There’s no such thing as an overnight success. It’s a curious media fiction used to generate buzz, draw attention and drive sales. Best selling authors don’t just bound out of some literary deity’s forehead, pen in hand, ready to write.
Hidden conveniently in the backstory are the years of pen to paper (or fingers to keyboard) writing, rejection slips, workshops attended, conventions visited, miles driven and hours spent reading books on the craft only to make it… well, mediocre, because in the end, it doesn’t matter how good of a writer you are if your marketing game isn’t on point. It only matters how much buzz is generated and how many copies are sold as to determine your continued value.
The same is true of technology.
Even though China seems to have (temporarily) stalled Bitcoin’s regularly scheduled trip to the moon, it doesn’t seem to have effected non-fungible tokens. NFT has been around for years (specifically May 3, 2014) and they have only started to get real traction in the past few months, having blown up into a $2 billion market so far in 2021. How crazy is that?
Observe the latest in marketing weirdness.
We have Sir Anthony Hopkins, newly minted from last year’s Oscar win and an afternoon nap, showing up on Currencyworks’ (CRWK.Q) Vuele platform at the head of movie called Zero Contact. This movie will in fact be made into a non-fungible token, which can be bought, sold, traded, etc, as per usual, on said platform.
It also stars Aleks Paunovic, Veronica Ferres and Chris Brochu, whoever they are, and was filmed during the pandemic. It follows five characters based in disparate locations on the globe connected by their devotion to a late tech titan played by Hopkins. They’re forced to work together to bring down Hart’s secret invention, which is supposed to be the solution to mankind’s problems or the end of life on earth.
In this case, the content doesn’t matter. What’s interesting about this is that it could potentially be the perfect example of Marshall McLuhan’s technological axiom: the medium is the message. That is, if it takes off. It’s the first of its kind and it could change the way we absorb this variety of media. Naturally, I have my doubts.
I still don’t think this technology’s reached its full potential. This is an okay use. Mediocre is the word I used earlier and it fits here. Certainly better than as a digital signpost pointing the way to a static image located somewhere on the internet, which can be taken down at a moment’s notice. Or anything that asshat Logan Paul comes up with.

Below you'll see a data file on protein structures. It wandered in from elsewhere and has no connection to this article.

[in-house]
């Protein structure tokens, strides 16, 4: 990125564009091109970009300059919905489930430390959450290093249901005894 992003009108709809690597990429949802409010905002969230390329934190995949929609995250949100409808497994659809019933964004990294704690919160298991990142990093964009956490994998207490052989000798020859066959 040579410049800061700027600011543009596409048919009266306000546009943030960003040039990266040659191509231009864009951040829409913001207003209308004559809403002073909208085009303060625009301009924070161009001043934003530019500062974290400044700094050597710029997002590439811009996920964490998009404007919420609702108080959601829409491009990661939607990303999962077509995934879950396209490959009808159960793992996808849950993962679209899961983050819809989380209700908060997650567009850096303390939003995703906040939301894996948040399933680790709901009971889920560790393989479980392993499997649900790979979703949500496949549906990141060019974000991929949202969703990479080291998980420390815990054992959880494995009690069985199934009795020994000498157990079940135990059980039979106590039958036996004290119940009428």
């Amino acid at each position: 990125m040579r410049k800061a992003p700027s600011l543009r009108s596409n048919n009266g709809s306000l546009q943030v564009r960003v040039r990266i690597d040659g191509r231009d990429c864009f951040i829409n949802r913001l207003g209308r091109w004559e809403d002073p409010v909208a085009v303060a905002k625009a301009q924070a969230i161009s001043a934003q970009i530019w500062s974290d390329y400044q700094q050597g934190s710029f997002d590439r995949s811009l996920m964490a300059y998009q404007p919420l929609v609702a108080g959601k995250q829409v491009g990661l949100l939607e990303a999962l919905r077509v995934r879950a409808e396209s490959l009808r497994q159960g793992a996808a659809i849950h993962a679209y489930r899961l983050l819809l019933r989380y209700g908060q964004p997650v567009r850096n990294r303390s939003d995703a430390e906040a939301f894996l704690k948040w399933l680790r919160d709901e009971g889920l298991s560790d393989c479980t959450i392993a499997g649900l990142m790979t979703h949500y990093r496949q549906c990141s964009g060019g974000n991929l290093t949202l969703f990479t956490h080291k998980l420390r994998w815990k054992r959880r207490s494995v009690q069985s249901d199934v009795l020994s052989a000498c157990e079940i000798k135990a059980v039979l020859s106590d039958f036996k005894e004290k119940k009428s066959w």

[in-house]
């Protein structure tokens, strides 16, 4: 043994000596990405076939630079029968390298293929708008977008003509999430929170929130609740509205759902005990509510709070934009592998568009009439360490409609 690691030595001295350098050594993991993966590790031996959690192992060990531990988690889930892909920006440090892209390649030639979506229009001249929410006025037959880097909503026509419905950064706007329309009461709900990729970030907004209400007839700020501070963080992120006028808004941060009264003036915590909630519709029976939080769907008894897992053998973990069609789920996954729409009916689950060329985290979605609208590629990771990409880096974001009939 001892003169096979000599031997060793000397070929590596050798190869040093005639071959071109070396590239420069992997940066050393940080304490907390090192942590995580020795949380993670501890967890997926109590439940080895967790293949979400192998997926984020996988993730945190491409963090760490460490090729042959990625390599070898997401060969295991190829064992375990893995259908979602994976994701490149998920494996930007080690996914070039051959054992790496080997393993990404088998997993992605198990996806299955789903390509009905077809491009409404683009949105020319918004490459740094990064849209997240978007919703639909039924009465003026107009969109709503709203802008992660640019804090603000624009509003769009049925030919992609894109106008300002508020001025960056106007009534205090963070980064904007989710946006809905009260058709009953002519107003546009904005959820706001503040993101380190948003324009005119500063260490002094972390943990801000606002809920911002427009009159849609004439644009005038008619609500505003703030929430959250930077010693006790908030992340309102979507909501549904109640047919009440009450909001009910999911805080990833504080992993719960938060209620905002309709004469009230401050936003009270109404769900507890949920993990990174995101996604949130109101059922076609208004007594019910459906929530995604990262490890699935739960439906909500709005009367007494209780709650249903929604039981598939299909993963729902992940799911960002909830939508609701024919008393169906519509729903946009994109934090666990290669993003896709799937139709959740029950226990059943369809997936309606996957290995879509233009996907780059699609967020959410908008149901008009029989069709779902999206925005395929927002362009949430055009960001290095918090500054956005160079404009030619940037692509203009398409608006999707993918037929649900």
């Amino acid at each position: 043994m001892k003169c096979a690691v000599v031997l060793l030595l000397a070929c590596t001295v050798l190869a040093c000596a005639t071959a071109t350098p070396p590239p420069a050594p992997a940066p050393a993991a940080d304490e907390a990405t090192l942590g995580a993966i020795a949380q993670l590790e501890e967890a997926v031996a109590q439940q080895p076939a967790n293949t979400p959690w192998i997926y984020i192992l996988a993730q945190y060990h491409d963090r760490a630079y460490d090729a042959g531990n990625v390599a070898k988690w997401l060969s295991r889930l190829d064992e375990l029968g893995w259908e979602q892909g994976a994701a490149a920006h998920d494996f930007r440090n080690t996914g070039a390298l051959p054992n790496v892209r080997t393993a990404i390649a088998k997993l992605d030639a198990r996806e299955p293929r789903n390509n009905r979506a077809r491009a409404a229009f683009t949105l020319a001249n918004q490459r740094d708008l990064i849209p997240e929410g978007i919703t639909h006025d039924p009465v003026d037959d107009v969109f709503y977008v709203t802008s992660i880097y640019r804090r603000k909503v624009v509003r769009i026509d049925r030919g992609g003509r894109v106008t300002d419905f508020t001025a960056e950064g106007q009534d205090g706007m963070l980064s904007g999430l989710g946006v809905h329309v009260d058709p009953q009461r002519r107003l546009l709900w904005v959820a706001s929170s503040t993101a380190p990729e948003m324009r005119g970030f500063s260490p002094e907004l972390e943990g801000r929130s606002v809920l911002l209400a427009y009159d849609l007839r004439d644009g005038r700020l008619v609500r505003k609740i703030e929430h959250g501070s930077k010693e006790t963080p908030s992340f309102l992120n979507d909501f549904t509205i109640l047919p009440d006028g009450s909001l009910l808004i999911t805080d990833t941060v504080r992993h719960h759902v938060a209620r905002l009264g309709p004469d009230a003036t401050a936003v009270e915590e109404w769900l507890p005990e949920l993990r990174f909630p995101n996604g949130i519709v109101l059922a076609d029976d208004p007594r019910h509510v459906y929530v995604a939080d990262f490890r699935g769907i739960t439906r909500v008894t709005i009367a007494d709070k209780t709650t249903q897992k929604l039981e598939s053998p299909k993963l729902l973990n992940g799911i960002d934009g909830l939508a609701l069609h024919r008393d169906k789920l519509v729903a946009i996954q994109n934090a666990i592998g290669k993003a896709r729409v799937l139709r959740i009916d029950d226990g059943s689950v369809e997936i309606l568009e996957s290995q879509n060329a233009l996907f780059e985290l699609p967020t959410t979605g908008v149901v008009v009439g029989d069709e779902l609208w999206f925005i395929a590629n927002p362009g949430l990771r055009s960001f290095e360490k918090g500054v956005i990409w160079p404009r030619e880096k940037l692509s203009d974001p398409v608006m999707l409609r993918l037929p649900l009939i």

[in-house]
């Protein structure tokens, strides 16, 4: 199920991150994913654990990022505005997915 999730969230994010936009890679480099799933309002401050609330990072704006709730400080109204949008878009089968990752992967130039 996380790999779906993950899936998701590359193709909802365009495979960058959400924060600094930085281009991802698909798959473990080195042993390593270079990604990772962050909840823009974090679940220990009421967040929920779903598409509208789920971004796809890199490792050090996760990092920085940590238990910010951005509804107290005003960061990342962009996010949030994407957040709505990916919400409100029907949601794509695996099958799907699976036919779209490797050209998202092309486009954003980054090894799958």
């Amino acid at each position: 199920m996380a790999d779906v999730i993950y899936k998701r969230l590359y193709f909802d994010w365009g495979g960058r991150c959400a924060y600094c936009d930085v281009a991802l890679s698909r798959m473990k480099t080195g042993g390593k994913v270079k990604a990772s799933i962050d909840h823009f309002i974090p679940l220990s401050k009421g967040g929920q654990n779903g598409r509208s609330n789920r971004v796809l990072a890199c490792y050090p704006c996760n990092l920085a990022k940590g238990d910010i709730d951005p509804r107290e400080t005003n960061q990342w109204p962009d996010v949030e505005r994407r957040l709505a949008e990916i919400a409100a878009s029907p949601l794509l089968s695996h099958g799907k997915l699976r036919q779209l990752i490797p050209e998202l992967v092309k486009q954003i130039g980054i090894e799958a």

But this isn’t the checkmate that producer and director Rick Dugdale thinks it is:
“This project was truly a one-of-a-kind experience. We had to innovate at every step of the way, shooting in 17 countries around the world. It only makes sense for a film like this to continue to break new ground by releasing via the blockchain. It’s a unique opportunity to be a part of history,” said producer and director Rick Dugdale.
The medium is the whatnow?
Vuele is the first direct-to-consumer, movie platform involved in both viewing and distributing movies as non-fungible tokens. Users can buy movies and collect NFT content. It uses blockchain not only to get to audiences but also to offer their extras, like bonus features, behind-the-scenes stuff and Q and A sessions.
Just like you can get on Prime Video for probably a fraction of the cost and that’s the problem.
Most new tech runs into this problem as would-be monetizers try to shoehorn it into an existing space. In this case, NFT are expensive compared to a $3.99 monthly payment for your favourite movie off of Bezos’ platform. In terms of original content—Bezos has that, too. As does Netflix, Crave, Disney Plus and the billion of other streamers.
The question should be: what new niche is the tech filling? What can it fill? And finally, what’s it’s potential?
No answers yet.